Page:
Battle mechanics are familiar to those who have played Nintendo’s Zelda. It’s a lock & attack strategy. When the attack button is held down, a special move is performed from a spinning slash attack or a more powerful charged projectile attack. While locking on, players can strafe back and forth, block, move in to attack or back out and retreat. On top of the screen are three boxes where items can be assigned to and easily accessible with the directional pad. Toan is also accompanied by five other companions, and they can easily be switched in and out of battle. Each character has a unique set of strengths, weaknesses, and weapons. Toan, the main character is the well-balanced character equipped with a sword. Xiao is a cat-transformed character who wields a slingshot; perfect for long range and flying-type monsters. Goro is the powerful, bulky characters, but lacks in speed. He carries an axe or hammer, or sometimes a large fish. Ruby was once sealed in a magic lamp, but now has joined the team to fight the evil Dark Genie. She wears a magical ring that is great for long range attacks with an extra elemental charge. Ungaga was once known as a powerful warrior in his village and he carries a staff. Osmond is great engineer among the Moon People and is last to join the squad. Osmond holsters laser weapons and travels by jet pack. Outside of battle, characters are often required to switch in and out of to perform mundane tasks such as jumping over a gap or opening a door.
Each character has a numerous set of weapons to find and upgrade. As mentioned before, items can be attached to increase attributes such as attack, endurance, magic, and speed. Each weapon has a health bar, and weapon repair powders are often required to restore the weapon’s health. Otherwise, when weapons break, they disappear. Some monsters reduce weapon health faster than others, especially if the monster blocks. So players always need a healthy stock of weapon repair powder. So safe often, and watch the bar constantly. There is warning when a weapon is about to break with an alarming sound, but often in mid-battle, it’s hard to notice. When enough and sufficient upgrades are placed on weapons, they can evolve into stronger weapons. At a certain point, weapons can also become synthesized where they become an attribute to be placed on other weapons.
By today’s standards, Dark Cloud’s graphics are ancient, but back in 2001, they were quite stunning considering the PlayStation 2 just came out. Objects and people are craftily detailed and a lot of effort is shown in the game. Where I feel Dark Cloud failed in graphics and sound came with the lack of variation in music. I can only hear the same tune over and over again before it becomes annoying. Dialogue is a feature that would be of great benefit to the game. Dialogue in the game is found in text bubbles, an element that was seen in the previous generation of consoles, but not really expected in the newer engine and capabilities of the PlayStation 2. Often the camera gets stuck behind objects while players are locked on an enemy, and enemies themselves sometimes lack imagination.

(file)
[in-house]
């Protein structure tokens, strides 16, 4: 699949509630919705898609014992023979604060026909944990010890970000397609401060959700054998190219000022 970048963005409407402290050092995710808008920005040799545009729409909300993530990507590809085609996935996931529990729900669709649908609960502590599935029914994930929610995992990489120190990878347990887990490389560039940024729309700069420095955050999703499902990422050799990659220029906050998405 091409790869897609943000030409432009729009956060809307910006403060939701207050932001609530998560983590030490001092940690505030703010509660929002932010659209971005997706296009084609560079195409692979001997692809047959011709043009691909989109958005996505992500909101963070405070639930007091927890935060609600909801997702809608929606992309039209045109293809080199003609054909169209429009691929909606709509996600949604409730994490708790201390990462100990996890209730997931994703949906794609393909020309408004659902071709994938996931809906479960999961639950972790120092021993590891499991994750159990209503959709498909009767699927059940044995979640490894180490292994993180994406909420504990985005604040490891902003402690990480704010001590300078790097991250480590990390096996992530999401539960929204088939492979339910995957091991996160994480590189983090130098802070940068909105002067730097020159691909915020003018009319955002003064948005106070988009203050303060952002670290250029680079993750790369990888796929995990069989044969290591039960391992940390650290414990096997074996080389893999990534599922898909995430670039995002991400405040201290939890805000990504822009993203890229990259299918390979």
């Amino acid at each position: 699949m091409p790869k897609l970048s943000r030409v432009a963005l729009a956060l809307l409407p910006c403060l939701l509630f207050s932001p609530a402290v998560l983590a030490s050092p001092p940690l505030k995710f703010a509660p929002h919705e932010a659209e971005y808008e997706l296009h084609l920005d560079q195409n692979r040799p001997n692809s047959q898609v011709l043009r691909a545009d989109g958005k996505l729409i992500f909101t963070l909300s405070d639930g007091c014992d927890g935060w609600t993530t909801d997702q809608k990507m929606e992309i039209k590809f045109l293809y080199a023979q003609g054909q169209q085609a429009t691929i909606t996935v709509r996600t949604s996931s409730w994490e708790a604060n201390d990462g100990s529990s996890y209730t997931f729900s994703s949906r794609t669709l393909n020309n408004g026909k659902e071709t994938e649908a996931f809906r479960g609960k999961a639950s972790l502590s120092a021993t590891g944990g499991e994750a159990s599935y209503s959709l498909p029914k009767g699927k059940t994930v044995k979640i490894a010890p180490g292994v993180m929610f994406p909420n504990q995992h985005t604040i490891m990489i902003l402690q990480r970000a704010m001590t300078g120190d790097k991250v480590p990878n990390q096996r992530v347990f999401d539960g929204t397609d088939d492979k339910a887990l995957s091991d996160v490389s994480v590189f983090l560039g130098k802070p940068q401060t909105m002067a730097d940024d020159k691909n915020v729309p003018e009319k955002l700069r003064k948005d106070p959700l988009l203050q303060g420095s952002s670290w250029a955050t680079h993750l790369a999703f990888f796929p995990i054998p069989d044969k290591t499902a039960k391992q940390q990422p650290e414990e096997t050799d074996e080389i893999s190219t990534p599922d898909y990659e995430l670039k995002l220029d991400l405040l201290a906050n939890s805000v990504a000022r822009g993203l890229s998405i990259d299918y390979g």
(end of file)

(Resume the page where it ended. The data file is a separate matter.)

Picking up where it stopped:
Overall, Dark Cloud is a fun and challenging RPG with playtime nearing 30 hours. It’s a great Zelda alternative for non-Nintendo players. Despite the repetitiveness of dungeons and building of communities, the dungeons often are fun and it presents players with an extensive weapon system that drive players to keep playing.
Dark Cloud receives 8.5/10
Obviously, by today’s standards, Dark Cloud is barely a memory and by no means comparable to today’s games, but it is representative of early PlayStation 2 titles that we saw in the early 2000s. For those who only own the current generation of consoles probably have never heard of Dark Cloud which is a shame, because I’ve spent hours playing and enjoyed what it had to offer. It was the first RPG I played on the PlayStation 2 and holds dear to my heart. Dark Cloud 2 was a fantastic addition to the series which fixed the flaws of its original predecessor. It was rumored that Dark Cloud 3 was going to be created as a PlayStation 3 title back in 2009, but never came to light. Could it still happen? Who knows. I personally would love to see a third installment, but also on Xbox 360 or any future Xbox consoles. We will probably never see it on a Nintendo console because they own Zelda, but I suppose we may never know.
By Billy Peitz